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‘Farewell Steve’: Hundreds turn out in Bishop Auckland for ‘celebrity’ bus driver

A COMMUNITY in mourning turned out to say their final goodbye to an ‘absolutely unique’ friend and ‘celebrity’ bus driver who died earlier this month.

Hundreds of people lined the streets of Bishop Auckland for the funeral of Stephen Foster, who lived near Darlington and had worked at Arriva North East.

The 54-year-old, who had worked in the region for almost three decades, unexpectedly died overnight on Wednesday, June 10.

He had previously been described as someone with an ‘infectious personality,’ whose main aim in life was to ‘make everyone around him smile.’

The Northern Echo: The convoy departed West Auckland Picture: JIM SCOTTThe convoy departed West Auckland Picture: JIM SCOTT

But Today, Bishop Auckland came to a halt as a procession of vintage buses and vintage cars followed Mr Foster’s hearse to Wear Valley Crematorium.

Beginning at The Eden’s bus garage in West Auckland – where Mr Foster first began his career – scores of drivers in a mix of vintage vehicles were joined by Mr Foster’s former colleagues, friends and family, as they set off to make their way through the town.

The route of the procession, which closely followed the route used by the Arriva X1 service, was chosen as a nod to Mr Foster’s devotion to his job and to give his passengers a chance to say one last farewell.

The Northern Echo: Picture: SARAH CALDECOTTPicture: SARAH CALDECOTT

Close friend of Mr Foster, Stu Gray said: “We started at The Eden as it’s the place Steve worked at and loved, we’re following the route that he would have drove along quite a few times in the past.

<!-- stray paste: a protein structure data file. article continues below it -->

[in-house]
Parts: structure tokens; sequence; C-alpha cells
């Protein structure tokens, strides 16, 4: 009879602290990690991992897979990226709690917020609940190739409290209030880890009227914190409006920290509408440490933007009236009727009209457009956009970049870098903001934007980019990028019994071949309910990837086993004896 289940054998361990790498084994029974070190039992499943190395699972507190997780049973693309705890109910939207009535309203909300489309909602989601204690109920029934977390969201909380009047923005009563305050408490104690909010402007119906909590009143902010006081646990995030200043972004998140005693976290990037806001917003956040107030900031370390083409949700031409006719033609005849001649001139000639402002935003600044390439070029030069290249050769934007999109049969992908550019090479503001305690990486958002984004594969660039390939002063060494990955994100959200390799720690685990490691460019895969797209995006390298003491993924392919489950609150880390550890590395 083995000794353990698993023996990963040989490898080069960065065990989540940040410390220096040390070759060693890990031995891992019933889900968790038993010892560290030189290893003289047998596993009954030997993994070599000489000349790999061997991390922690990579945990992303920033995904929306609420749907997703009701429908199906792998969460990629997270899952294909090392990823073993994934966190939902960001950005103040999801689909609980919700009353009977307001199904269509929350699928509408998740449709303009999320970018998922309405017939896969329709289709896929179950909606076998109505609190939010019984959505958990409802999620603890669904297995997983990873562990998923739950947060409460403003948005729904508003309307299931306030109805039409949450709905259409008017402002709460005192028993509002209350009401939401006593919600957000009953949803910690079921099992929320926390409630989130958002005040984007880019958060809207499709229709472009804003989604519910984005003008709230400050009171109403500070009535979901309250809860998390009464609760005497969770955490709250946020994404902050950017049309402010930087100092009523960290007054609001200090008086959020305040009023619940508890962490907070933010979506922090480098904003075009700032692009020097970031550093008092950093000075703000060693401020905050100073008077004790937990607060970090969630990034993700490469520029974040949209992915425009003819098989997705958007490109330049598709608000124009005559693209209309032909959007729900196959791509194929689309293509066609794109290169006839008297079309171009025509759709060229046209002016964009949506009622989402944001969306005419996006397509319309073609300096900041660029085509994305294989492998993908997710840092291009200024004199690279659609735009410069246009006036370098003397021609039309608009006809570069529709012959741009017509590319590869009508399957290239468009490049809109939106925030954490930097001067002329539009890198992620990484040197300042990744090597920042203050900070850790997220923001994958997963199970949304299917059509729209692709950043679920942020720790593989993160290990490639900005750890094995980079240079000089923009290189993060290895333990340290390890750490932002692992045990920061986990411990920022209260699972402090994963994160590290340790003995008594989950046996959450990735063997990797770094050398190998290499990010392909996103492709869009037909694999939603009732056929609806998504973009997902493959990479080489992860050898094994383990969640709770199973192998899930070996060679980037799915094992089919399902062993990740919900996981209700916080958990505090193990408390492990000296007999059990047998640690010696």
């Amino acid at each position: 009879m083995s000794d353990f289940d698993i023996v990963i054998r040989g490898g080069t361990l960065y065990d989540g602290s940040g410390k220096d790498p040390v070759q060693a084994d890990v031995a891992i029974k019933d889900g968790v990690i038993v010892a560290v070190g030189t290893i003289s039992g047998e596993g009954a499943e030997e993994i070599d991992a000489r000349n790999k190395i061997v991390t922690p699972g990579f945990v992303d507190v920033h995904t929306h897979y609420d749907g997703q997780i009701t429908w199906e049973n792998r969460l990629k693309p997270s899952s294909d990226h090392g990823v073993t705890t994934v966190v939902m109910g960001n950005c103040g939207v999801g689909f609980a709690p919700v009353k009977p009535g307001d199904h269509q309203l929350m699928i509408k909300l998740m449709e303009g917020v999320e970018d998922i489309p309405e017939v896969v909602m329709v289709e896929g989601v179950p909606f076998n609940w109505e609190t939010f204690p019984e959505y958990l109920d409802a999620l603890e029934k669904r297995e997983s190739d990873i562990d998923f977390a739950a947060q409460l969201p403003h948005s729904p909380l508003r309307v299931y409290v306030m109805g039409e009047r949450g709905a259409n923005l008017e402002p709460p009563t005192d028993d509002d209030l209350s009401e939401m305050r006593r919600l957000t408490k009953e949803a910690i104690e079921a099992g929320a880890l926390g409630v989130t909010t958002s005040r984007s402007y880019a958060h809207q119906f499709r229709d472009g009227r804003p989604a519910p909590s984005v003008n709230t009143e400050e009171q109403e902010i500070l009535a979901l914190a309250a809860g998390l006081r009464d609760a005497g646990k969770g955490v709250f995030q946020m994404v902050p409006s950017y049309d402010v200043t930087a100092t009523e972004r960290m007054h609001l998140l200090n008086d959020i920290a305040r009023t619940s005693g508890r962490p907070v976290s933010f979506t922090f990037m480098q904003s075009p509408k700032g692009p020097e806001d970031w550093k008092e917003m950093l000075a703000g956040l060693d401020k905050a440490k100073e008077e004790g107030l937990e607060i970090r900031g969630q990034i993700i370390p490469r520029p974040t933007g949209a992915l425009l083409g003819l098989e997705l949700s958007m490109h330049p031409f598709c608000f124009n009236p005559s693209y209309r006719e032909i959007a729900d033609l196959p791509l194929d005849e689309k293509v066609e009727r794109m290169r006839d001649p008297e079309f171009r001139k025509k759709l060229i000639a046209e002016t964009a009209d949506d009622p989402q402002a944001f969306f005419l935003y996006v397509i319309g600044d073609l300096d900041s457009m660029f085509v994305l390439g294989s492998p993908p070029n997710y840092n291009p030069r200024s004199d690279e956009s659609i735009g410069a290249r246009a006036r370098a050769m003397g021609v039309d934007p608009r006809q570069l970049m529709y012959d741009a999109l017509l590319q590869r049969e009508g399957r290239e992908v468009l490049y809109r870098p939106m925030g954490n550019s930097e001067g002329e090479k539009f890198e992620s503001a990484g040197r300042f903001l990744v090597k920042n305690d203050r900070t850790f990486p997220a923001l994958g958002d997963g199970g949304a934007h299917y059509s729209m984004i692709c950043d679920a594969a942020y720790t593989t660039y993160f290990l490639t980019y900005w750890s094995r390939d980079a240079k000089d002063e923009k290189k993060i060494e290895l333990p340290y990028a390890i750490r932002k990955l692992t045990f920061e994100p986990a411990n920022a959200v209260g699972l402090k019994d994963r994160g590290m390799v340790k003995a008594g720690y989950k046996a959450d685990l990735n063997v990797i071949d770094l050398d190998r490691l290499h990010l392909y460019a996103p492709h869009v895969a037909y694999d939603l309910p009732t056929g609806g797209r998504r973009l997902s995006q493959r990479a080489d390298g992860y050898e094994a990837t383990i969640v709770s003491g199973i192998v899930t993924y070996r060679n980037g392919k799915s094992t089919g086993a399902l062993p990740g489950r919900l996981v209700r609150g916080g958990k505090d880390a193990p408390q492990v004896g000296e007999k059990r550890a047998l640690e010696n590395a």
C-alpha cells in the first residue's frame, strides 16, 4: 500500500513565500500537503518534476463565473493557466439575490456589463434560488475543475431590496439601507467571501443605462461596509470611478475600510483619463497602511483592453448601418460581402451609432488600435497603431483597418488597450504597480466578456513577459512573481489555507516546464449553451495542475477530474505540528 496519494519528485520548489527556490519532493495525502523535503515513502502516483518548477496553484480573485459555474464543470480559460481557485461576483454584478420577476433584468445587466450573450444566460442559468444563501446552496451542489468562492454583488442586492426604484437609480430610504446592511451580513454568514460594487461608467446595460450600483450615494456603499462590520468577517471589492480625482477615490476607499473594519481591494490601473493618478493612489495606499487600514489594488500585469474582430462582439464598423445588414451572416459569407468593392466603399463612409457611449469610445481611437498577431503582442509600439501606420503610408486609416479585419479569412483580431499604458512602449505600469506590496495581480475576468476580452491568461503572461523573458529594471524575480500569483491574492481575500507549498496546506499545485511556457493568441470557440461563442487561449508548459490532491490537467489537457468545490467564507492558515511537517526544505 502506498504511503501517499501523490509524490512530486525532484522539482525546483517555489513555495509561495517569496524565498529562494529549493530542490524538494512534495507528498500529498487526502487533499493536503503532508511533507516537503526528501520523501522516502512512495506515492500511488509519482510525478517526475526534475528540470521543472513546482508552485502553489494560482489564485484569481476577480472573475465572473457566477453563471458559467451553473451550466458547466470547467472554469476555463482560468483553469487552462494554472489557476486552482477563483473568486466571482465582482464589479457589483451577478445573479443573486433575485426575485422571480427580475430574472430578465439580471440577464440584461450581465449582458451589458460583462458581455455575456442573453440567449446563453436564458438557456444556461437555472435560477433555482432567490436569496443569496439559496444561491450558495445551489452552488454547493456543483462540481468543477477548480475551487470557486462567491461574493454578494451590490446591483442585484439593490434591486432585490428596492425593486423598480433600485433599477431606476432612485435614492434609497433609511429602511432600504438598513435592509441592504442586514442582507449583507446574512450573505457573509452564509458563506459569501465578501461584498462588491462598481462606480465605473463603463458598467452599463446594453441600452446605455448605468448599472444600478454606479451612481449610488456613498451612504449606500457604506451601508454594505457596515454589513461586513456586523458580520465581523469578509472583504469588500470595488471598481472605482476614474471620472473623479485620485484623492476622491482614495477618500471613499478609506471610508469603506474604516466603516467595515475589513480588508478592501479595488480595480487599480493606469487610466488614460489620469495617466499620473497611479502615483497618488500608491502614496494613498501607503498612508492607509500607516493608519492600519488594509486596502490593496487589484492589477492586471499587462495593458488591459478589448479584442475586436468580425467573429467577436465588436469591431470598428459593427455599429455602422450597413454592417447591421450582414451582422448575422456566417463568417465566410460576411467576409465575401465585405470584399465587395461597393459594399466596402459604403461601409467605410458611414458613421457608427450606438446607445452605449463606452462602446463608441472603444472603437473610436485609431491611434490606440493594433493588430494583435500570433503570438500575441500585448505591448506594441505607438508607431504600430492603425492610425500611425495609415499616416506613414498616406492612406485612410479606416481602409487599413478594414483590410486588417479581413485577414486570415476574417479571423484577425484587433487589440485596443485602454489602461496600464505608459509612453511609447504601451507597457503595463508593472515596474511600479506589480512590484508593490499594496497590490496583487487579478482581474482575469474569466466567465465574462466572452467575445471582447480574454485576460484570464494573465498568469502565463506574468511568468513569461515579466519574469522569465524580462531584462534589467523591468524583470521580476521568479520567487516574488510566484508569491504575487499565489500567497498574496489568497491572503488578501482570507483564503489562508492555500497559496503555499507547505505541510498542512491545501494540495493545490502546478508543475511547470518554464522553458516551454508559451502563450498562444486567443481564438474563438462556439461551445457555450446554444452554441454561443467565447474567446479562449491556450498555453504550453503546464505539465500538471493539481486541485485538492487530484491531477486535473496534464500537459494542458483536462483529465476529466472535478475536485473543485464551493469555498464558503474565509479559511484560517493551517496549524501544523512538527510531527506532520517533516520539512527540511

“We’re making sure we pass a few landmarks that everyone associates Steve with so they can say farewell to him.”

The procession made its way through St Helens Auckland, Tindale Crescent, Cockton Hill, Newgate Street before coming to a short stop at Bishop Auckland bus station.

The Northern Echo: Crowds turned out at Bishop Auckland bus station Picture: JIM SCOTTCrowds turned out at Bishop Auckland bus station Picture: JIM SCOTT

There, further crowds applauded Mr Foster as the procession continued on towards the crematorium.

Admitting that Mr Foster did not like ‘much fuss,’ Mr Gray said the extraordinary turnout demonstrated how well-known his friend had become.

He said: “I wanted to arrange a decent send-off and people said well we’ll bring a bus, and we will try and pull it all together.

“Steve would have cringed at this to be honest but it is just lovely, someone like Steve deserves a proper send off – we’re overwhelmed.

“We couldn’t ask for anything better.”

The Northern Echo: Picture: SARAH CALDECOTTPicture: SARAH CALDECOTT

Paying tribute, David Summerson, former director at The Eden, said: “Steve was one of the drivers, I knew him well. He was a good driver, a good person, he had a big personality.

“Everything that’s been said about him in the paper, I fully endorse. This just shows what people thought about him.”

l The Northern Echo attended with the permission of Mr Foster’s friends and family



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